A woman who can't stop vomiting due to a "hellish" and 'untreatable' medical condition has visited A&E more than 100 times in the past year. Rebecca Griffiths, 30, suffers from a progressive form of Cyclical Vomiting Syndrome which is "debilitating". It has caused her to lose more than 23kg since last April and she just wants her 'old life back'.
A British Airways pilot was removed from a plane just moments before take-off after colleagues reportedly feared he was drunk. Armed police were called as airline crew thought they could smell alcohol on him, it is claimed. The Boeing 777, BA Flight 2063, heading for Mauritius, was scheduled to leave Gatwick Airport at 8.20pm on Thursday. One of three pilots on the plane, it is believed the first officer would have been in control for part of the 11 hour flight.
Prince William's dramatic new buzz cut cost £180 but it was a way to stop Harry's teasing, according to reports. The Duke is believed to have taken advice for the short style from his wife Kate's hairdresser, Richard Ward. But it was Ward’s deputy Joey Wheeler who actually cut the prince's hair in Kensington Palace, reports claim. Wheeler, a senior stylist who has worked at Ward's salon for 11 years, apparently goes for the 'scissor over comb' freehand technique, giving the hair a soft finish.
Muck Rack makes it simple to find people, tweets, or articles that mention any name, keyword, company, hashtag etc. We've compiled this guide to help you make the most of your search.
Selecting a term
Start searching tweets, articles from media outlets, articles mentioned in tweets, journalists'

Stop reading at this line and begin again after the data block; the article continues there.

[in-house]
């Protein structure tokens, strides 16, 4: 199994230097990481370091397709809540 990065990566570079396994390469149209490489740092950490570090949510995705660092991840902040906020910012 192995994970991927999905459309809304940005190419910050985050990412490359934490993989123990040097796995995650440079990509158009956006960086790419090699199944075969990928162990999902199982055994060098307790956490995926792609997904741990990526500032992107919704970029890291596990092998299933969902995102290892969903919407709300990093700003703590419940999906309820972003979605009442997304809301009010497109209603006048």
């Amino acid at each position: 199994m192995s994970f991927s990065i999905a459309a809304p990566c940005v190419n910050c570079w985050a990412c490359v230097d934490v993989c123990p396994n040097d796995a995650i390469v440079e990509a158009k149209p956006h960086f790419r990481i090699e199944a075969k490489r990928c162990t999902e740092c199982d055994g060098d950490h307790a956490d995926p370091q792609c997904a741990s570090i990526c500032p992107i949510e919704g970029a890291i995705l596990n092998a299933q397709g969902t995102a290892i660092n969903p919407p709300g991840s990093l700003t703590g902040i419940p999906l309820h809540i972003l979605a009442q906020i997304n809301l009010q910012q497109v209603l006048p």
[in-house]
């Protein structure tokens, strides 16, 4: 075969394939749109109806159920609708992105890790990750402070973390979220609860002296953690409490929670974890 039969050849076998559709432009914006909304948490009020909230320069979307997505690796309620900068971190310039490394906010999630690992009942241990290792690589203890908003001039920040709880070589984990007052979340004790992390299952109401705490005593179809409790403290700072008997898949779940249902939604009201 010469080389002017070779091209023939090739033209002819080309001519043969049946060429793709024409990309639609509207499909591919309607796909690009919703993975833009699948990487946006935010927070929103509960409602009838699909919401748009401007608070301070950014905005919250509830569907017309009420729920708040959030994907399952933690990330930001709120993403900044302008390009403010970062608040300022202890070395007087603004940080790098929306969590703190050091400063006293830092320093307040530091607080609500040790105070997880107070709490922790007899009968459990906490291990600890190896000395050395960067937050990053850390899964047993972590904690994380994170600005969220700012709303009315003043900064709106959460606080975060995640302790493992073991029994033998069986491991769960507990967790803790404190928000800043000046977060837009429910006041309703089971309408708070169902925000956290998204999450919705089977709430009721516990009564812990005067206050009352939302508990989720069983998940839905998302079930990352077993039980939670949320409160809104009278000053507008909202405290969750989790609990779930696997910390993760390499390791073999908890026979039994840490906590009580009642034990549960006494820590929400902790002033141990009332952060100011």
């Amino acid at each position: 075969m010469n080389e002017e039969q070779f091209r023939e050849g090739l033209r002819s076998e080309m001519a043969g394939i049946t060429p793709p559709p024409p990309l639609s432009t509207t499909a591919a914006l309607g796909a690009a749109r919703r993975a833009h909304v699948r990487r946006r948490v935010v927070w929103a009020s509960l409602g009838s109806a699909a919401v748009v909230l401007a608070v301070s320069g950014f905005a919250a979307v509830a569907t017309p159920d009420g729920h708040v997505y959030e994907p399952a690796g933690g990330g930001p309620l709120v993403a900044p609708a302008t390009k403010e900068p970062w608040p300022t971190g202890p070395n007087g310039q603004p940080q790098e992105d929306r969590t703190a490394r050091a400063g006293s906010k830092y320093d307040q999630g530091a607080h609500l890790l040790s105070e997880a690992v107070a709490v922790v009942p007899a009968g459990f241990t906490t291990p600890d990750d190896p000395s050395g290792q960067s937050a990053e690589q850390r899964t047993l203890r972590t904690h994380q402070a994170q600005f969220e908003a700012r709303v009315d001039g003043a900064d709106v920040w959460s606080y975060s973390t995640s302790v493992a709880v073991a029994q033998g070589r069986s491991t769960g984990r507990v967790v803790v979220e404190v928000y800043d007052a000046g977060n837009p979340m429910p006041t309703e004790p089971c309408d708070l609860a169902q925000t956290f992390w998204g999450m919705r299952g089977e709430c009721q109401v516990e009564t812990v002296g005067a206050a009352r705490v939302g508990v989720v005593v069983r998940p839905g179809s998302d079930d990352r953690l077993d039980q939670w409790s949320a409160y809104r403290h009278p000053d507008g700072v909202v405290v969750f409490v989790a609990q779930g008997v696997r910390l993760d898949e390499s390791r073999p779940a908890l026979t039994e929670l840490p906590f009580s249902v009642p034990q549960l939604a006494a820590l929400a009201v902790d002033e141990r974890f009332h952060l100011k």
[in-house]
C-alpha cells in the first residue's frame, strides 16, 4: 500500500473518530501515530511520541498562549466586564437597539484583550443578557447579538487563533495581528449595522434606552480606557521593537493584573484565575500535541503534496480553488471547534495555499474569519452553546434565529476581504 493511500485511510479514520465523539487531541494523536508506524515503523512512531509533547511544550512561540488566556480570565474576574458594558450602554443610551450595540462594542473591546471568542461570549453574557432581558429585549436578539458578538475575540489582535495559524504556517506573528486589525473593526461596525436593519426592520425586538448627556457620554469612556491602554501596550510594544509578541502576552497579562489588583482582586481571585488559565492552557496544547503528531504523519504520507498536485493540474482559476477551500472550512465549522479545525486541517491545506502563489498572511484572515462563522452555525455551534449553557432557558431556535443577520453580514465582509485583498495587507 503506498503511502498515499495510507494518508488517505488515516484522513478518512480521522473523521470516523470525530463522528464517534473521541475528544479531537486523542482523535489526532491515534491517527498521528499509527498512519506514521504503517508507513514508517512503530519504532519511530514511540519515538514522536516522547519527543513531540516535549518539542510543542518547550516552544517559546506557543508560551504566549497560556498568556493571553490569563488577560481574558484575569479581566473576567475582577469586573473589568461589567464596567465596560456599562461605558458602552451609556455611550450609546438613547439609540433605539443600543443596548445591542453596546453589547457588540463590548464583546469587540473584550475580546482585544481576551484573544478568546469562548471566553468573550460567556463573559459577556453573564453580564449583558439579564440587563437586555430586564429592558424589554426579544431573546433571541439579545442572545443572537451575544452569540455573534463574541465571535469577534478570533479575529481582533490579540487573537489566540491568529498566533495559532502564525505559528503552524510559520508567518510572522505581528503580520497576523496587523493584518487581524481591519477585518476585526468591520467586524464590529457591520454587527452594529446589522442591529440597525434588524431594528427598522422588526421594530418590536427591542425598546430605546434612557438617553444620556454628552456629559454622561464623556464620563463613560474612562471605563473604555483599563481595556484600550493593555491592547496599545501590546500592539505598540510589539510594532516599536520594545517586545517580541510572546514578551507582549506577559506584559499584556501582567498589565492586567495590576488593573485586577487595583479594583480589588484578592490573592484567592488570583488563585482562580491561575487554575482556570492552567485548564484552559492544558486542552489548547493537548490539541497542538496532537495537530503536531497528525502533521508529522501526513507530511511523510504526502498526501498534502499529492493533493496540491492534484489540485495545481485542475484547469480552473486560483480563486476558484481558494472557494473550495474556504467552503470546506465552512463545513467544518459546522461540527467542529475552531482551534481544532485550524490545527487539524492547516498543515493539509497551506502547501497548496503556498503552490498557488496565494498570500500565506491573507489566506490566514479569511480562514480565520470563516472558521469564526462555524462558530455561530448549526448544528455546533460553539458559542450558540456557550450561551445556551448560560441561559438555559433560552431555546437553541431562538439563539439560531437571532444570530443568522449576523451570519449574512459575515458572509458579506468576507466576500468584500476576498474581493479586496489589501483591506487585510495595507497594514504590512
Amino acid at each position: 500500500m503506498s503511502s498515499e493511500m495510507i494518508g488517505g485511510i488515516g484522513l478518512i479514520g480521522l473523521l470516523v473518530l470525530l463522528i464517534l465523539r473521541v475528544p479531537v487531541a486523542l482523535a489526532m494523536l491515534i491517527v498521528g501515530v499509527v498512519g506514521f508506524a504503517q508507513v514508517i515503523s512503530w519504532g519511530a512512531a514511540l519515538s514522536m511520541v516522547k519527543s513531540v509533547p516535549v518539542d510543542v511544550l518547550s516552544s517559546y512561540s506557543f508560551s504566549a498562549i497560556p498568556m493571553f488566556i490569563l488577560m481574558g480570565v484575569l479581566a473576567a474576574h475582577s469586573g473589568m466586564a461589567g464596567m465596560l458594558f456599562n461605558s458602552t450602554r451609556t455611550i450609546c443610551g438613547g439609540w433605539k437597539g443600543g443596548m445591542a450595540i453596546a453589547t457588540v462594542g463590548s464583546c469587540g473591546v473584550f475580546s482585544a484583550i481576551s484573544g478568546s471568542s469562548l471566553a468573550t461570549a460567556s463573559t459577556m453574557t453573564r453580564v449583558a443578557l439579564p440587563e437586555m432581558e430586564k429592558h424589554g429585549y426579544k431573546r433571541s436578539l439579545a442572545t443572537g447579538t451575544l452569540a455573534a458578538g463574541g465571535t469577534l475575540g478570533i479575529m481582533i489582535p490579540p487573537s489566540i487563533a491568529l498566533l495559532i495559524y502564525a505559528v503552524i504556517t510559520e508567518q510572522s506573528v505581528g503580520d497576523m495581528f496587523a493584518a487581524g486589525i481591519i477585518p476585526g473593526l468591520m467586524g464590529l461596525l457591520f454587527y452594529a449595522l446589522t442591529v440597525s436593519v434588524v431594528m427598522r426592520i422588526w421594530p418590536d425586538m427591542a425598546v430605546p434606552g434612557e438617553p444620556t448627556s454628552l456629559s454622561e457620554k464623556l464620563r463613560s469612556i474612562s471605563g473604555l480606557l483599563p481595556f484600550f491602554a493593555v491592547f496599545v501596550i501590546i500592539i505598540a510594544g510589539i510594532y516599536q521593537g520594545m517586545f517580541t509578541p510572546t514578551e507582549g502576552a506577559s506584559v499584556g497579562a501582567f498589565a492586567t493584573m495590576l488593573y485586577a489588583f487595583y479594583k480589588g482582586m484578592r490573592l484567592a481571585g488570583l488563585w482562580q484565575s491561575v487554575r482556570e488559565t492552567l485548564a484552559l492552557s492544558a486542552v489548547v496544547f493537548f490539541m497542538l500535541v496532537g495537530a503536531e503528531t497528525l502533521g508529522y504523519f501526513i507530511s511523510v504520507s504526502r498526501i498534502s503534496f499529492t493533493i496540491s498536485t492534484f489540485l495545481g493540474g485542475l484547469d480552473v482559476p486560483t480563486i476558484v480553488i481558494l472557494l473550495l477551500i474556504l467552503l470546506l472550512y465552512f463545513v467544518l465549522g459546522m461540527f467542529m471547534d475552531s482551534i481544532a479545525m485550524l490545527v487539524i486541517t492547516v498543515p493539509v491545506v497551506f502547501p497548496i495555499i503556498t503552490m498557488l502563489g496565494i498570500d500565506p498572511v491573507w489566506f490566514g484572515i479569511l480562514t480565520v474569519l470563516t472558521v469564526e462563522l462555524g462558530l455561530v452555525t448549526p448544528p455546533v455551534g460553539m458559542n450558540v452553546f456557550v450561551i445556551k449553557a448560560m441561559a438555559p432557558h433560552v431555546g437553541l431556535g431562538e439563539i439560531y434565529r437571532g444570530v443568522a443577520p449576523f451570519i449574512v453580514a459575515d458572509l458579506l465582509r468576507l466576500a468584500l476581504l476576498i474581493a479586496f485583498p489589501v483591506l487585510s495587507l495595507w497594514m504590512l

names, titles and bios with some suggested searches:
Companies or Topics (e.g. iPhone, Microsoft)
Phrases (e.g. "cloud computing") — use quotes to keep the terms together
Twitter handles (e.g. @username) — returns those who have mentioned or replied to
Names (e.g. "David Pogue")
Hashtags (e.g. #sxsw, #london2012)
Bio details (e.g. vegan, Olympics, father)
Muck Rack's Advanced Search allows for many boolean operators.
Find results that mention multiple specified terms, use AND or
+. For example, ensure each result contains both Elon Musk and Mark Zuckerberg by
searching Musk AND Zuckerberg or Musk + Zuckerberg.
Use the operators OR or , to broaden your search when you'd like either of
multiple terms to appear in results. (This is the default behavior of our search when no operators
are used). For example, results will contain either cake or cookie by searching cake OR cookie or cake,cookie
Use NOT or - to subtract results from your search. For
example, searching Disney will yield results about the Walt Disney Company as well as Walt Disney
World Resort. To exclude mentions of Disney World, search for Disney -World or Disney
When using one of these operators with a phrase, enclose it in quotation marks. For example, you can
find results about smartphones excluding Apple's iPhone 4S by searching smartphone -"iPhone
Exact case matching or punctuation
If you're searching for a brand name or keyword that relies on specific punctuation marks or capitalization, you can
find results that match your exact query by adding matchcase: before the keyword you're searching for, like matchcase:E*TRADE .
Use parentheses to separate multiple
boolean phrases. For example, to find journalists talking about having fun in Disney World or
Disneyland, search for ("disney world" OR disneyland) AND fun.
An asterisk can be used to search for any variation of a root word truncated by the asterisk. For example, searching for admin* will return results for administrator, administration, administer, administered, etc.
A near operator is an AND operator where you can control the distance between the words. You can vary the distance the near operation uses by adding a forward slash and number (between 0-99) such as strawberries NEAR/10 "whipped cream", which means the strawberries must exist within 10 words of "whipped cream".